Knowing more, living better 2017 Cardiomyopathy UK National conference

November 22, 2017

 

Last Saturday, I spent the day at the Cardiomyopathy UK National Conference (my first ever)! Its aim is to help people with Cardiomyopathy and their families, by sharing personal experiences and having access to information from experts. What a fantastic event, organised by a wonderful charity, giving support and comfort to so many, who can easily feel isolated and alone. I learnt so much in one day and came away feeling empowered.

 

'Knowledge is key' was the stand out phrase from the day.  The more you understand your condition, the less you fear it - so true. You can then begin to take control of your illness and learn how to manage it.

One speaker in particular, gave a speech that resonated with everyone in the room. Although we didn't all have the same condition, and even those that do are affected in different ways - there was a feeling of being united, which moved us all in that moment.  Her doctor told her something that I feel needs sharing.  It's probably common sense, but I wish I was told before I left hospital. One third of what you are dealing with is your condition, another third is your medication, the final third is the mental anxieties that come with it.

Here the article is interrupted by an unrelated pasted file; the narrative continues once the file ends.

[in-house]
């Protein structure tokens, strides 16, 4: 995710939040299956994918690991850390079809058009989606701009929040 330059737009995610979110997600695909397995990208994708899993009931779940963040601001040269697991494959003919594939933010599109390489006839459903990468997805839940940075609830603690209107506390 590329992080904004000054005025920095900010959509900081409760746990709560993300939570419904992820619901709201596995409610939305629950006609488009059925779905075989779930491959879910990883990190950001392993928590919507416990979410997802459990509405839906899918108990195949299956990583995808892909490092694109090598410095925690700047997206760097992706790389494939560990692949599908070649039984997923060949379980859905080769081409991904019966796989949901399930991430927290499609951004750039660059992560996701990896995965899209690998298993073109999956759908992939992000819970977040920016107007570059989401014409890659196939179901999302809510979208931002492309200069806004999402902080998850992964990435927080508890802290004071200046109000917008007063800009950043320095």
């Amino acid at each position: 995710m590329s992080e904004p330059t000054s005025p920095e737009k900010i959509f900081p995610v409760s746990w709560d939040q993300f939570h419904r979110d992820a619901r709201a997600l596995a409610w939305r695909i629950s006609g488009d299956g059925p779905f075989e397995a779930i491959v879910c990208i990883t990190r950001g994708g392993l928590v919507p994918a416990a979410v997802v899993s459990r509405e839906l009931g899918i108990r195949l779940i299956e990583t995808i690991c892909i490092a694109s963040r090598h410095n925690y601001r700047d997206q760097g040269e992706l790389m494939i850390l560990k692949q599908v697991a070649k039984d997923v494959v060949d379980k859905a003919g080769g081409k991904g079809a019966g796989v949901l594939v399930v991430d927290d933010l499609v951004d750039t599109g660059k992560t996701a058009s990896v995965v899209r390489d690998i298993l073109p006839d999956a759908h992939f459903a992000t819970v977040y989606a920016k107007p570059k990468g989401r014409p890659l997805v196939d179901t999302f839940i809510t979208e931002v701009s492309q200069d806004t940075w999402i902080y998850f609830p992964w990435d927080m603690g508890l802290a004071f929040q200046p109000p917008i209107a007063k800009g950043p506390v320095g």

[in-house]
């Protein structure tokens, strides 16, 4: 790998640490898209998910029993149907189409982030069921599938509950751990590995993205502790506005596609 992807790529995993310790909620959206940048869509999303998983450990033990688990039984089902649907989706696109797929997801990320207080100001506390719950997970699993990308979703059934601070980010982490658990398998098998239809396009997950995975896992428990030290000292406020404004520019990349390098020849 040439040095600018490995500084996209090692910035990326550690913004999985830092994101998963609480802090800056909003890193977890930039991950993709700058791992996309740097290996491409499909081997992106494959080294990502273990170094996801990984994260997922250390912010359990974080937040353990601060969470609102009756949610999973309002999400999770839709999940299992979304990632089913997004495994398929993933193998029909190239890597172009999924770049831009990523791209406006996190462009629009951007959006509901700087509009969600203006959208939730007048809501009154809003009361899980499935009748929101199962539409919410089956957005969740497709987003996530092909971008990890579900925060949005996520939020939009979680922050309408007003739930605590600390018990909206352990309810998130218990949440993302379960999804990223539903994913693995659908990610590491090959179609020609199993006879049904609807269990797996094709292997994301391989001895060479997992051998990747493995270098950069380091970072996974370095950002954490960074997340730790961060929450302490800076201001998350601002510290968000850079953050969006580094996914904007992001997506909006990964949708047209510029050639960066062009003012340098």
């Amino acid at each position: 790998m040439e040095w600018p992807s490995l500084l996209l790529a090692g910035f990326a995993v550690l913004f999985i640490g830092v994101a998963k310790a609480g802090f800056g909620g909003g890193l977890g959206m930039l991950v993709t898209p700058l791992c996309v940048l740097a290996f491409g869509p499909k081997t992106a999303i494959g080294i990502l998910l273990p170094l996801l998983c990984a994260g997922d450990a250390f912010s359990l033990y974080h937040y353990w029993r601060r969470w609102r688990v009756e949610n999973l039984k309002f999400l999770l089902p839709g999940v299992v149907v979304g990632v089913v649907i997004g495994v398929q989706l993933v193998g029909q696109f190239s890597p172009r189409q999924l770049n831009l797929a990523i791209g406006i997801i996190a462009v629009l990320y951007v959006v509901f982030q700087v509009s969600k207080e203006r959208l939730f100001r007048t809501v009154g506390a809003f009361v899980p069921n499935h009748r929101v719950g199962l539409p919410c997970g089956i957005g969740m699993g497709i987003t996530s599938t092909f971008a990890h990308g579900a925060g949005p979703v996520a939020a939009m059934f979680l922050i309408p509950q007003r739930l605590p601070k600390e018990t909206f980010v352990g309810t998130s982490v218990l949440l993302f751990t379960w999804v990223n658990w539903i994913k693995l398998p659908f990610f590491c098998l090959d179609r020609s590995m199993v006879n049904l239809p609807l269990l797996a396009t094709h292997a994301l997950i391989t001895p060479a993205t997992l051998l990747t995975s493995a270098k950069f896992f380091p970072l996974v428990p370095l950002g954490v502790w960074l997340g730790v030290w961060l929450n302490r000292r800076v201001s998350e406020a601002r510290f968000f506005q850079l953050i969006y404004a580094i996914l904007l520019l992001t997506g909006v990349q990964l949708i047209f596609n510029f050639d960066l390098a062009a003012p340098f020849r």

This assured me that my project is worthwhile, to try and combat those anxieties by sharing information, providing support and building invaluable networks.

 

It also confirmed people need to be made more aware of the symptoms.  A study of sudden deaths from my condition showed, out of 74 individuals 51.4% had shown symptoms prior.  This reminds me how lucky I was - on a couple of occasions I experienced palpitations during exercise, which I just ignored. In hindsight, I was probably having an arrhythmia.  PLEASE GO TO THE DOCTOR if you encounter this.  It is not worth the risk!

GPs also need to be made more aware of the symptoms, to help make sure things like this aren't missed.  There is still so much more to learn about my condition, and the reality is, not enough people have been diagnosed for them to be studied.

 

This makes me all the more determined to drive my project on, to raise much needed awareness and hopefully, prevent more sudden deaths.

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